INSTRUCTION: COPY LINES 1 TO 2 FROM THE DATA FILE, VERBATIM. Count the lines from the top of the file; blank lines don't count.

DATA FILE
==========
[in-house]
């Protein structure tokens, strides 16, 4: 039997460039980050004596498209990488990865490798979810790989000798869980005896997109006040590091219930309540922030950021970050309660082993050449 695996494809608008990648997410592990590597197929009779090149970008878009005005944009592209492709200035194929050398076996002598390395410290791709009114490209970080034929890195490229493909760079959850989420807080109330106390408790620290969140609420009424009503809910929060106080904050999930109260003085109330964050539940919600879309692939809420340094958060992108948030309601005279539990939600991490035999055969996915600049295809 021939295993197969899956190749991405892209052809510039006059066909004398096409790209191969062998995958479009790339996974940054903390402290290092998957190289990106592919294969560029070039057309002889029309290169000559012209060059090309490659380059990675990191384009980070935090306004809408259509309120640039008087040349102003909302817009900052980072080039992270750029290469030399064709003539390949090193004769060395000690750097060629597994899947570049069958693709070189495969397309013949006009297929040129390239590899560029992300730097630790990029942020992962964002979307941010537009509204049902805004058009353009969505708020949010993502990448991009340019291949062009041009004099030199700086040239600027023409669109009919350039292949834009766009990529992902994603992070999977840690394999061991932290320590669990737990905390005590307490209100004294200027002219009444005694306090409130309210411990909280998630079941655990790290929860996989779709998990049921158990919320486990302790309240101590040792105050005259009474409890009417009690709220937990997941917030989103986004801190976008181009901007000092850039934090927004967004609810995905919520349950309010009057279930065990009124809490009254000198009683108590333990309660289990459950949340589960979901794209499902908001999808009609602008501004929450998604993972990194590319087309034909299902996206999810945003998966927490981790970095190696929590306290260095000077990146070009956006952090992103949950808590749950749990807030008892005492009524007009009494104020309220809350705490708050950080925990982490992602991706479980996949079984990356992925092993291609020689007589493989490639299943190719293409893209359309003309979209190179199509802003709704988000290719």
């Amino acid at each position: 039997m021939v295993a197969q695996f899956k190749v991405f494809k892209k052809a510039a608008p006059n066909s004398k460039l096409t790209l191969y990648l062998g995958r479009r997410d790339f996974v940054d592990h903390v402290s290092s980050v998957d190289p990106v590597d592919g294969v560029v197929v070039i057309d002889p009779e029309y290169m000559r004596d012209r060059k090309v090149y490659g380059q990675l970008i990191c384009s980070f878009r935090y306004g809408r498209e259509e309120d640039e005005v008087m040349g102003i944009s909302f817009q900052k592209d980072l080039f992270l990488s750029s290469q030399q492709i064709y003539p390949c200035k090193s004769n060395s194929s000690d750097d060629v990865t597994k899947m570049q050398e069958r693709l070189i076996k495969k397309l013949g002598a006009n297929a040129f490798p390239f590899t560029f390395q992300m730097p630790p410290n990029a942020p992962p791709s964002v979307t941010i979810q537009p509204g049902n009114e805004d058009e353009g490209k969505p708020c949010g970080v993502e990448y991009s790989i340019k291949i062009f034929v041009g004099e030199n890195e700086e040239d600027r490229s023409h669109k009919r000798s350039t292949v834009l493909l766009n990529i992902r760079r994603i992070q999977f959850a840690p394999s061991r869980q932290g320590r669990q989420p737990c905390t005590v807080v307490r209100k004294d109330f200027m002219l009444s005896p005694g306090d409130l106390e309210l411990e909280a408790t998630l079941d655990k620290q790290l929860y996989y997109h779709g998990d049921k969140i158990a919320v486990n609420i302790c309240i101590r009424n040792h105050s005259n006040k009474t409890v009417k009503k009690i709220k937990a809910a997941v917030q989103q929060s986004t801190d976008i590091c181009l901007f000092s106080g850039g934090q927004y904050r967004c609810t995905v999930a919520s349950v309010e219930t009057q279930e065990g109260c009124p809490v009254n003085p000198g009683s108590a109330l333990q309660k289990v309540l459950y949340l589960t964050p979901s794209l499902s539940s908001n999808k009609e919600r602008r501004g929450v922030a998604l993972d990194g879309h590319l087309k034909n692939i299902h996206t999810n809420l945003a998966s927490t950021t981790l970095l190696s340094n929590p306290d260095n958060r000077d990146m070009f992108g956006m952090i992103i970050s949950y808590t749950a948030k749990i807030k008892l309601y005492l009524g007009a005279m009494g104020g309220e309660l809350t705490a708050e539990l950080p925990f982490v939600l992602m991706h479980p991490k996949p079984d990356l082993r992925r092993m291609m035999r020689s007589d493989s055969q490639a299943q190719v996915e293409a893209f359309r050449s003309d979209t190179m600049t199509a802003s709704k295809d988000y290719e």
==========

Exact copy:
[in-house]
């Protein structure tokens, strides 16, 4: 039997460039980050004596498209990488990865490798979810790989000798869980005896997109006040590091219930309540922030950021970050309660082993050449 695996494809608008990648997410592990590597197929009779090149970008878009005005944009592209492709200035194929050398076996002598390395410290791709009114490209970080034929890195490229493909760079959850989420807080109330106390408790620290969140609420009424009503809910929060106080904050999930109260003085109330964050539940919600879309692939809420340094958060992108948030309601005279539990939600991490035999055969996915600049295809 021939295993197969899956190749991405892209052809510039006059066909004398096409790209191969062998995958479009790339996974940054903390402290290092998957190289990106592919294969560029070039057309002889029309290169000559012209060059090309490659380059990675990191384009980070935090306004809408259509309120640039008087040349102003909302817009900052980072080039992270750029290469030399064709003539390949090193004769060395000690750097060629597994899947570049069958693709070189495969397309013949006009297929040129390239590899560029992300730097630790990029942020992962964002979307941010537009509204049902805004058009353009969505708020949010993502990448991009340019291949062009041009004099030199700086040239600027023409669109009919350039292949834009766009990529992902994603992070999977840690394999061991932290320590669990737990905390005590307490209100004294200027002219009444005694306090409130309210411990909280998630079941655990790290929860996989779709998990049921158990919320486990302790309240101590040792105050005259009474409890009417009690709220937990997941917030989103986004801190976008181009901007000092850039934090927004967004609810995905919520349950309010009057279930065990009124809490009254000198009683108590333990309660289990459950949340589960979901794209499902908001999808009609602008501004929450998604993972990194590319087309034909299902996206999810945003998966927490981790970095190696929590306290260095000077990146070009956006952090992103949950808590749950749990807030008892005492009524007009009494104020309220809350705490708050950080925990982490992602991706479980996949079984990356992925092993291609020689007589493989490639299943190719293409893209359309003309979209190179199509802003709704988000290719």